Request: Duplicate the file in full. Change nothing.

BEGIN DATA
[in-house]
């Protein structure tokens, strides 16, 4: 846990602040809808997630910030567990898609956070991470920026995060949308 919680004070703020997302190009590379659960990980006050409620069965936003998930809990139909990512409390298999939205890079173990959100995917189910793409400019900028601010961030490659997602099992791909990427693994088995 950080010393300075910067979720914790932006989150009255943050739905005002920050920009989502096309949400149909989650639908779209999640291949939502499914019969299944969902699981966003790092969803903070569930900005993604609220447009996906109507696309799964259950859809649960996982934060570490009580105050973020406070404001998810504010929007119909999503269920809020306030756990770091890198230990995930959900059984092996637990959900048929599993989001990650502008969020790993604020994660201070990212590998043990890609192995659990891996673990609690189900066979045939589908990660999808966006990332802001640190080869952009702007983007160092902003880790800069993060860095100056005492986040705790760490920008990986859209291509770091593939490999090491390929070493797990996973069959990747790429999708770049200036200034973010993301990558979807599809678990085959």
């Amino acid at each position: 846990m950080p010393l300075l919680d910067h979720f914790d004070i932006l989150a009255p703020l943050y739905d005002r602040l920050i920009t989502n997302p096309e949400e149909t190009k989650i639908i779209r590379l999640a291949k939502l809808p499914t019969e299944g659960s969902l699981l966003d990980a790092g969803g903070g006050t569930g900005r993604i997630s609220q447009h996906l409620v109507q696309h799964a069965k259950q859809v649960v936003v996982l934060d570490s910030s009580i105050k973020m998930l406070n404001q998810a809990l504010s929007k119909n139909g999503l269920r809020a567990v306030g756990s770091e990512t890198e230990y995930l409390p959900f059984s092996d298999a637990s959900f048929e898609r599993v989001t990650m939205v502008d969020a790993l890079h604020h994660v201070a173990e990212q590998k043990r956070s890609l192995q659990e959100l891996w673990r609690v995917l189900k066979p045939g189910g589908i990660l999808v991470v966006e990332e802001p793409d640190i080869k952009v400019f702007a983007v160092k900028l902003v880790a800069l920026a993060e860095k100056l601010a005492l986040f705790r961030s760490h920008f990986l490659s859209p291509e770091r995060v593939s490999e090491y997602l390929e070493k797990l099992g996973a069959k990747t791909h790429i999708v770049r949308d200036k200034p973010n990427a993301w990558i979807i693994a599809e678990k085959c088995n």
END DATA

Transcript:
[in-house]
């Protein structure tokens, strides 16, 4: 846990602040809808997630910030567990898609956070991470920026995060949308 919680004070703020997302190009590379659960990980006050409620069965936003998930809990139909990512409390298999939205890079173990959100995917189910793409400019900028601010961030490659997602099992791909990427693994088995 950080010393300075910067979720914790932006989150009255943050739905005002920050920009989502096309949400149909989650639908779209999640291949939502499914019969299944969902699981966003790092969803903070569930900005993604609220447009996906109507696309799964259950859809649960996982934060570490009580105050973020406070404001998810504010929007119909999503269920809020306030756990770091890198230990995930959900059984092996637990959900048929599993989001990650502008969020790993604020994660201070990212590998043990890609192995659990891996673990609690189900066979045939589908990660999808966006990332802001640190080869952009702007983007160092902003880790800069993060860095100056005492986040705790760490920008990986859209291509770091593939490999090491390929070493797990996973069959990747790429999708770049200036200034973010993301990558979807599809678990085959």
């Amino acid at each position: 846990m950080p010393l300075l919680d910067h979720f914790d004070i932006l989150a009255p703020l943050y739905d005002r602040l920050i920009t989502n997302p096309e949400e149909t190009k989650i639908i779209r590379l999640a291949k939502l809808p499914t019969e299944g659960s969902l699981l966003d990980a790092g969803g903070g006050t569930g900005r993604i997630s609220q447009h996906l409620v109507q696309h799964a069965k259950q859809v649960v936003v996982l934060d570490s910030s009580i105050k973020m998930l406070n404001q998810a809990l504010s929007k119909n139909g999503l269920r809020a567990v306030g756990s770091e990512t890198e230990y995930l409390p959900f059984s092996d298999a637990s959900f048929e898609r599993v989001t990650m939205v502008d969020a790993l890079h604020h994660v201070a173990e990212q590998k043990r956070s890609l192995q659990e959100l891996w673990r609690v995917l189900k066979p045939g189910g589908i990660l999808v991470v966006e990332e802001p793409d640190i080869k952009v400019f702007a983007v160092k900028l902003v880790a800069l920026a993060e860095k100056l601010a005492l986040f705790r961030s760490h920008f990986l490659s859209p291509e770091r995060v593939s490999e090491y997602l390929e070493k797990l099992g996973a069959k990747t791909h790429i999708v770049r949308d200036k200034p973010n990427a993301w990558i979807i693994a599809e678990k085959c088995n």